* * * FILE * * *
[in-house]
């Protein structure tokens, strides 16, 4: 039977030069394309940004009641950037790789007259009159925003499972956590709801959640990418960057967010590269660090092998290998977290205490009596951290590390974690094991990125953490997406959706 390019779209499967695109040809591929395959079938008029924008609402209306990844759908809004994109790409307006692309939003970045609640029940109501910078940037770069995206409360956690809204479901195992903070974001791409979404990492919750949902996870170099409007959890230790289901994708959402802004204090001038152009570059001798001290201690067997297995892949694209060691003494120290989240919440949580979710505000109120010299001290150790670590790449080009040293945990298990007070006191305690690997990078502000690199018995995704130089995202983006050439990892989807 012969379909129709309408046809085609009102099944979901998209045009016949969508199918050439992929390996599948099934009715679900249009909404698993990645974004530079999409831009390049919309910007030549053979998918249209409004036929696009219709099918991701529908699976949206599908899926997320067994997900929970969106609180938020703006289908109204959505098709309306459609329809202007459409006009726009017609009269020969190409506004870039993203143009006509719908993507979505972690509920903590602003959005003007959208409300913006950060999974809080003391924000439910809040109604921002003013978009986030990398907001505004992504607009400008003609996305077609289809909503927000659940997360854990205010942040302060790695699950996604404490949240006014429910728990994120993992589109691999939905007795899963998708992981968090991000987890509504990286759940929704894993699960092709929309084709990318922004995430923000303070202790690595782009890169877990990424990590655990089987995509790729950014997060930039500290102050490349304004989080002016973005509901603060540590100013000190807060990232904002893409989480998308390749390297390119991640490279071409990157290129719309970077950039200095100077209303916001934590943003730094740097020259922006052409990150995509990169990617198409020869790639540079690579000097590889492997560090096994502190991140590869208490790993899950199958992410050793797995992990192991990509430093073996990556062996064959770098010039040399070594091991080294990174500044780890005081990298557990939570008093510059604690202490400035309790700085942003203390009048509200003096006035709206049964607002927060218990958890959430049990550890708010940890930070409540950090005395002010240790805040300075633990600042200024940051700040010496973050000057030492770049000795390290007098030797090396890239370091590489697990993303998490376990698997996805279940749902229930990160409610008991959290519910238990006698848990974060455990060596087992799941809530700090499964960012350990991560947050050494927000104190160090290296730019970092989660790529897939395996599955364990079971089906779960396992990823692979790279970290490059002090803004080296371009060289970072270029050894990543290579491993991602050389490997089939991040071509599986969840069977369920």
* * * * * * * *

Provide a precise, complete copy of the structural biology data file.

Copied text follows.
[in-house]
């Protein structure tokens, strides 16, 4: 039977030069394309940004009641950037790789007259009159925003499972956590709801959640990418960057967010590269660090092998290998977290205490009596951290590390974690094991990125953490997406959706 390019779209499967695109040809591929395959079938008029924008609402209306990844759908809004994109790409307006692309939003970045609640029940109501910078940037770069995206409360956690809204479901195992903070974001791409979404990492919750949902996870170099409007959890230790289901994708959402802004204090001038152009570059001798001290201690067997297995892949694209060691003494120290989240919440949580979710505000109120010299001290150790670590790449080009040293945990298990007070006191305690690997990078502000690199018995995704130089995202983006050439990892989807 012969379909129709309408046809085609009102099944979901998209045009016949969508199918050439992929390996599948099934009715679900249009909404698993990645974004530079999409831009390049919309910007030549053979998918249209409004036929696009219709099918991701529908699976949206599908899926997320067994997900929970969106609180938020703006289908109204959505098709309306459609329809202007459409006009726009017609009269020969190409506004870039993203143009006509719908993507979505972690509920903590602003959005003007959208409300913006950060999974809080003391924000439910809040109604921002003013978009986030990398907001505004992504607009400008003609996305077609289809909503927000659940997360854990205010942040302060790695699950996604404490949240006014429910728990994120993992589109691999939905007795899963998708992981968090991000987890509504990286759940929704894993699960092709929309084709990318922004995430923000303070202790690595782009890169877990990424990590655990089987995509790729950014997060930039500290102050490349304004989080002016973005509901603060540590100013000190807060990232904002893409989480998308390749390297390119991640490279071409990157290129719309970077950039200095100077209303916001934590943003730094740097020259922006052409990150995509990169990617198409020869790639540079690579000097590889492997560090096994502190991140590869208490790993899950199958992410050793797995992990192991990509430093073996990556062996064959770098010039040399070594091991080294990174500044780890005081990298557990939570008093510059604690202490400035309790700085942003203390009048509200003096006035709206049964607002927060218990958890959430049990550890708010940890930070409540950090005395002010240790805040300075633990600042200024940051700040010496973050000057030492770049000795390290007098030797090396890239370091590489697990993303998490376990698997996805279940749902229930990160409610008991959290519910238990006698848990974060455990060596087992799941809530700090499964960012350990991560947050050494927000104190160090290296730019970092989660790529897939395996599955364990079971089906779960396992990823692979790279970290490059002090803004080296371009060289970072270029050894990543290579491993991602050389490997089939991040071509599986969840069977369920």